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Telemark University College Department of Electrical Engineering, Information Technology and Cybernetics

Model Predictive Control in LabVIEW


HANS-PETTER HALVORSEN, 2011.06.30

Faculty of Technology, Postboks 203, Kjlnes ring 56, N-3901 Porsgrunn, Norway. Tel: +47 35 57 50 00 Fax: +47 35 57 54 01

Preface
Model Predictive Control, or MPC, is an advanced method of process control that has been in use in the process industries such as chemical plants and oil refineries since the 1980s. Model predictive controllers rely on dynamic models of the process, most often linear empirical models obtained by system identification. Model predictive control (MPC) refers to a class of computer control algorithms that utilize an explicit process model to predict the future response of a plant. At each control interval an MPC algorithm attempts to optimize future plant behavior by computing a sequence of future manipulated variable adjustments. The rst input in the optimal sequence is then sent into the plant, and the entire calculation is repeated at subsequent control intervals. Originally developed to meet the specialized control needs of power plants and petroleum reneries, MPC technology can now be found in a wide variety of application areas including chemicals, food processing, automotive, and aerospace applications.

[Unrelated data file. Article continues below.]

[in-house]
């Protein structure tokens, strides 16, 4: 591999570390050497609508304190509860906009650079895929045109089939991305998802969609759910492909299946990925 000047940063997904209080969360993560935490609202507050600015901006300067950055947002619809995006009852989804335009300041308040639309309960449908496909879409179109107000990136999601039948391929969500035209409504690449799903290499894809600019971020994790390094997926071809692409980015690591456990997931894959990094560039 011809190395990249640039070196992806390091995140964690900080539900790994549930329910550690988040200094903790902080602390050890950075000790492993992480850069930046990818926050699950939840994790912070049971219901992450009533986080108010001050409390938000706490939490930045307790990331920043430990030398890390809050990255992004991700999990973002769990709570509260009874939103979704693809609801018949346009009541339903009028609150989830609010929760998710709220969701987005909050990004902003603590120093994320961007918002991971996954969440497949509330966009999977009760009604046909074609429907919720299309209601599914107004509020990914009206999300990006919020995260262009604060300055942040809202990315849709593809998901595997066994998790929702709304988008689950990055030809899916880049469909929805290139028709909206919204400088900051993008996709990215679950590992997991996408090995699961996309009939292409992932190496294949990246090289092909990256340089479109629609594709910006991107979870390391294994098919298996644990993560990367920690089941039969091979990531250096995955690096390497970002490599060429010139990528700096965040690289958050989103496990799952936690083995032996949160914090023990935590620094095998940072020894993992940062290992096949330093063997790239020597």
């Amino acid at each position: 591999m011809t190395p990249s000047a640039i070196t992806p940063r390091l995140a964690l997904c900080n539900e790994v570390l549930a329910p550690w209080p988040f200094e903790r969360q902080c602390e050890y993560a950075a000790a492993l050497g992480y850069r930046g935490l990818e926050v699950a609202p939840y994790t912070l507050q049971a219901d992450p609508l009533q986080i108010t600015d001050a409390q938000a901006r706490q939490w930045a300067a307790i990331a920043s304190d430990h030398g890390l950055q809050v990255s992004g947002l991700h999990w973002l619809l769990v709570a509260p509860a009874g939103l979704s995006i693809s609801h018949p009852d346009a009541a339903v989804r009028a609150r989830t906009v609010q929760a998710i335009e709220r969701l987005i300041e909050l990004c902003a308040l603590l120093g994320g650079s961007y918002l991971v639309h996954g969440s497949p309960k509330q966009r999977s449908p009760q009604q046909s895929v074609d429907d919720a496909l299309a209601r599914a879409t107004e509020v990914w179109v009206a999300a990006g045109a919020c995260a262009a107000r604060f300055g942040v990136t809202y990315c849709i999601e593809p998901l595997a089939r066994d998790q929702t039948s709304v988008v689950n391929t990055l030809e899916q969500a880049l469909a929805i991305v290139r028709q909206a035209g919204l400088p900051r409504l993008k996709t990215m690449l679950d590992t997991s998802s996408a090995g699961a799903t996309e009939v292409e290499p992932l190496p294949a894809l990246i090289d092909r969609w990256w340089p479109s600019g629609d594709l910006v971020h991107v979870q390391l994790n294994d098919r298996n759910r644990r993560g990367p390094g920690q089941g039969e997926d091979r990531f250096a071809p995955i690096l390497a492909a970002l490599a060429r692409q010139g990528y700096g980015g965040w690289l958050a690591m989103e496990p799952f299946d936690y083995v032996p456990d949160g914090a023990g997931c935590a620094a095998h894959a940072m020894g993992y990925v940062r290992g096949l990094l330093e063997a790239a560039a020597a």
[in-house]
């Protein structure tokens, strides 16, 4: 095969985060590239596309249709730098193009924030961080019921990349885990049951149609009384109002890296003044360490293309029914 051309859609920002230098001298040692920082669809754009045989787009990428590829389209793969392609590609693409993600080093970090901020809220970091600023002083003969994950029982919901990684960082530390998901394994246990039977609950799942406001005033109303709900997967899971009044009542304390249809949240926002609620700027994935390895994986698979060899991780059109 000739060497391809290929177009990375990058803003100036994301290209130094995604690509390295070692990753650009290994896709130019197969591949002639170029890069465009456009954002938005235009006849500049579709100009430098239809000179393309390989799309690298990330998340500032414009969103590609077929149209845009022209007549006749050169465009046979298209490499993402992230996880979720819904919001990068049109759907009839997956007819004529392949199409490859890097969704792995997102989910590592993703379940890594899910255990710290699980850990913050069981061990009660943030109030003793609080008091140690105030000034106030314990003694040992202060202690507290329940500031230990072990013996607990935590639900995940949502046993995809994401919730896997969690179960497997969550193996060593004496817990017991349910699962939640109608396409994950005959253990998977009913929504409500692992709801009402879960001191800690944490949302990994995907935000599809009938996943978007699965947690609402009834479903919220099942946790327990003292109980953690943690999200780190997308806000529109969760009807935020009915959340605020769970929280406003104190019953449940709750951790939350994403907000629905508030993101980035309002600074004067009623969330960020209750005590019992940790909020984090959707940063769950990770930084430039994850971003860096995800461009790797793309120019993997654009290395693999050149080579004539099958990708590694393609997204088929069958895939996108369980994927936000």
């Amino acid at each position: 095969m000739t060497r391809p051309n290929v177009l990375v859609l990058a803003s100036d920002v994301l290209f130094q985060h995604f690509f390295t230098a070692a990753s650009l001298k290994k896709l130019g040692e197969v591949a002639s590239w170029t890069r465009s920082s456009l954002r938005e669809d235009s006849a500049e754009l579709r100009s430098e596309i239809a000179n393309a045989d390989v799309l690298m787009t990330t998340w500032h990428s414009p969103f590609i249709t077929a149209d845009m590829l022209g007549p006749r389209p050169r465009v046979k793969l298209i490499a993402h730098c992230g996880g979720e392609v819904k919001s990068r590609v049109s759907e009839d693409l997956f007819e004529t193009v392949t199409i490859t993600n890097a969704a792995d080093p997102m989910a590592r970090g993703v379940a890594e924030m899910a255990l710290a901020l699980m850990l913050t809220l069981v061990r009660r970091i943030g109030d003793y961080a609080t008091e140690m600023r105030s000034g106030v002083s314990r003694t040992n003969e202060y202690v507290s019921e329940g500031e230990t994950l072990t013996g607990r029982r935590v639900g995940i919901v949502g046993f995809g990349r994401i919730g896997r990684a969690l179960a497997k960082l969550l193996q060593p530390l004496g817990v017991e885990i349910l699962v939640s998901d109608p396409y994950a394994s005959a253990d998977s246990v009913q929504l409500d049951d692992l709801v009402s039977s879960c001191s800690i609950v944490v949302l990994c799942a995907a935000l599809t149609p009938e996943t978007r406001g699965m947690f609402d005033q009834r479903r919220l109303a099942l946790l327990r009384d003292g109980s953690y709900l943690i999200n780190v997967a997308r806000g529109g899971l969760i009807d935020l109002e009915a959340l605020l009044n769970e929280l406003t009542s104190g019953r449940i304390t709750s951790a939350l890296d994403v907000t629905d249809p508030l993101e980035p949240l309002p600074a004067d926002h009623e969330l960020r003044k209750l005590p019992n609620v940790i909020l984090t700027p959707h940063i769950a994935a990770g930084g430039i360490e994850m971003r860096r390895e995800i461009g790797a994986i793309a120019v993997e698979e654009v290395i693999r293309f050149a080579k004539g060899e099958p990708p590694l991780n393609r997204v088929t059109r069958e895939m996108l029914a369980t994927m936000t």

Programming tools like, e.g., MATLAB (Model Predictive Control Toolbox) and LabVIEW (Control Design and Simulation Module) has MPC functionality. DeltaV, which is a DCS (Distributed Control System) system has MPC functionality (DeltaV Predict/ DeltaV Predict Pro). These are just a few examples, but mentioned here because these tools and systems are availble at TUC.

In this Tutorial we will use the Predictive Control functionality which is part of the LabVIEW Control Design and Simulation Module. The scope with this Tutorial is not to go in depth of the theory behind MPC, but to use and give an overview of the MPC implementation in LabVIEW.

Table of Contents